Section: Maintenance Commands (8)
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mdmon - monitor MD external metadata arrays






The 2.6.27 kernel brings the ability to support external metadata arrays. External metadata implies that user space handles all updates to the metadata. The kernel's responsibility is to notify user space when a "metadata event" occurs, like disk failures and clean-to-dirty transitions. The kernel, in important cases, waits for user space to take action on these notifications.




Metadata updates:

To service metadata update requests a daemon, mdmon, is introduced. Mdmon is tasked with polling the sysfs namespace looking for changes in array_state, sync_action, and per disk state attributes. When a change is detected it calls a per metadata type handler to make modifications to the metadata. The following actions are taken:
array_state - inactive
Clear the dirty bit for the volume and let the array be stopped
array_state - write pending
Set the dirty bit for the array and then set array_state to active. Writes are blocked until userspace writes active.
array_state - active-idle
The safe mode timer has expired so set array state to clean to block writes to the array
array_state - clean
Clear the dirty bit for the volume
array_state - read-only
This is the initial state that all arrays start at. mdmon takes one of the three actions:
Transition the array to read-auto keeping the dirty bit clear if the metadata handler determines that the array does not need resyncing or other modification
Transition the array to active if the metadata handler determines a resync or some other manipulation is necessary
Leave the array read-only if the volume is marked to not be monitored; for example, the metadata version has been set to "external:-dev/md127" instead of "external:/dev/md127"
sync_action - resync-to-idle
Notify the metadata handler that a resync may have completed. If a resync process is idled before it completes this event allows the metadata handler to checkpoint resync.
sync_action - recover-to-idle
A spare may have completed rebuilding so tell the metadata handler about the state of each disk. This is the metadata handler's opportunity to clear any "out-of-sync" bits and clear the volume's degraded status. If a recovery process is idled before it completes this event allows the metadata handler to checkpoint recovery.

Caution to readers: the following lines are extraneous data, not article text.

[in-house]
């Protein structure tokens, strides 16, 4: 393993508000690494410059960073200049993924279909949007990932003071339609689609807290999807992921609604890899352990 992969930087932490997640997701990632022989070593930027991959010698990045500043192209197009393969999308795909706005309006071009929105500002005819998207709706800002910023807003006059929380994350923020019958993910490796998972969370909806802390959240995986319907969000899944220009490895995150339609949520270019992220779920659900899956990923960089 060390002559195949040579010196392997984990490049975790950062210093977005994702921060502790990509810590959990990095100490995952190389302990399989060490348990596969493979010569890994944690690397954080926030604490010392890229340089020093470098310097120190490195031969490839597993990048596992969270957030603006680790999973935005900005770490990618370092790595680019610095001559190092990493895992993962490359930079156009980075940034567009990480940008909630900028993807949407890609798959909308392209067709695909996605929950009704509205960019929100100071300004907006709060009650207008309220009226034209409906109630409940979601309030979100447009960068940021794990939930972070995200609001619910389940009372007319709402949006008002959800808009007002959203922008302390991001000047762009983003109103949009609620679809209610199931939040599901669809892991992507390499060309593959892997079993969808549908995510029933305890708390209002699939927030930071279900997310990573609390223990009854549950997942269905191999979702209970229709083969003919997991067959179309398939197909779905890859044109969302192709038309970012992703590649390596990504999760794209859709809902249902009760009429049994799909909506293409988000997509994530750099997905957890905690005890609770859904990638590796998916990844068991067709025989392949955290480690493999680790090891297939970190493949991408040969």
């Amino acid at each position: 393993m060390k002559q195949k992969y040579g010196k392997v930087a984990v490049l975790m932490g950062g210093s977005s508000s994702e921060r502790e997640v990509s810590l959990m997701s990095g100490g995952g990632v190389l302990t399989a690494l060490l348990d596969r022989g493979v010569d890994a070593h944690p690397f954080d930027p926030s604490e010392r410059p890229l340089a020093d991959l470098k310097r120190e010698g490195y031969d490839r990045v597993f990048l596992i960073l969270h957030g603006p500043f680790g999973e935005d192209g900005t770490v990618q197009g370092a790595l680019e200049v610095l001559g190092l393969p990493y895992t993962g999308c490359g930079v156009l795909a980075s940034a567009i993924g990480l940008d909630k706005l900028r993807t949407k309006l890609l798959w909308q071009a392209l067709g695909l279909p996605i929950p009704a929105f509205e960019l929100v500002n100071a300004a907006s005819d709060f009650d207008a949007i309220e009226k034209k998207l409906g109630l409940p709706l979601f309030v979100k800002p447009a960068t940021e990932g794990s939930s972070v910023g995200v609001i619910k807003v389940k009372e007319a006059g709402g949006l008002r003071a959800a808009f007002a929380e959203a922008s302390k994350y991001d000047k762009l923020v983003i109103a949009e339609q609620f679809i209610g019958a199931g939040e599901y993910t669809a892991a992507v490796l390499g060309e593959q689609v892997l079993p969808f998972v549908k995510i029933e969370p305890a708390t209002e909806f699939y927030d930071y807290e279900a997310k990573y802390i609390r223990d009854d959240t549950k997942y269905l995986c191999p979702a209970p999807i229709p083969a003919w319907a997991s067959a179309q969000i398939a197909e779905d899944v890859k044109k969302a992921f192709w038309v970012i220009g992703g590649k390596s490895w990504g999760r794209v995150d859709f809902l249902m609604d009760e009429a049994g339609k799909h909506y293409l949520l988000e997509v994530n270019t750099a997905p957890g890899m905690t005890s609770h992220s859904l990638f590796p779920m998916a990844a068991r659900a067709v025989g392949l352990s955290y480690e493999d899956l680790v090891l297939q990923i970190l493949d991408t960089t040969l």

<disk>/state - faulty
A disk failure kicks off a series of events. First, notify the metadata handler that a disk has failed, and then notify the kernel that it can unblock writes that were dependent on this disk. After unblocking the kernel this disk is set to be removed+ from the member array. Finally the disk is marked failed in all other member arrays in the container.
+ Note This behavior differs slightly from native MD arrays where removal is reserved for a mdadm --remove event. In the external metadata case the container holds the final reference on a block device and a mdadm --remove <container> <victim> call is still required.



External metadata formats, like DDF, differ from the native MD metadata formats in that they define a set of disks and a series of sub-arrays within those disks. MD metadata in comparison defines a 1:1 relationship between a set of block devices and a raid array. For example to create 2 arrays at different raid levels on a single set of disks, MD metadata requires the disks be partitioned and then each array can created be created with a subset of those partitions. The supported external formats perform this disk carving internally. Container devices simply hold references to all member disks and allow tools like mdmon to determine which active arrays belong to which container. Some array management commands like disk removal and disk add are now only valid at the container level. Attempts to perform these actions on member arrays are blocked with error messages like:
"mdadm: Cannot remove disks from a 'member' array, perform this operation on the parent container" Containers are identified in /proc/mdstat with a metadata version string "external:<metadata name>". Member devices are identified by "external:/<container device>/<member index>", or "external:-<container device>/<member index>" if the array is to remain readonly.



The container device to monitor. It can be a full path like /dev/md/container, a simple md device name like md127, or /proc/mdstat which tells mdmon to scan for containers and launch an mdmon instance for each one found.
In order to support an external metadata raid array as the rootfs mdmon needs to be started in the initramfs environment. Once the initramfs environment mounts the final rootfs mdmon needs to be restarted in the new namespace. When NEWROOT is specified mdmon will terminate any mdmon instances that are running in the current namespace, chroot(2) to NEWROOT, and continue monitoring the container.

Note that mdmon is automatically started by mdadm when needed and so does not need to be considered when working with RAID arrays. The only times it is run other that by mdadm is when the boot scripts need to restart it after mounting the new root filesystem.



mdadm(8), md(4).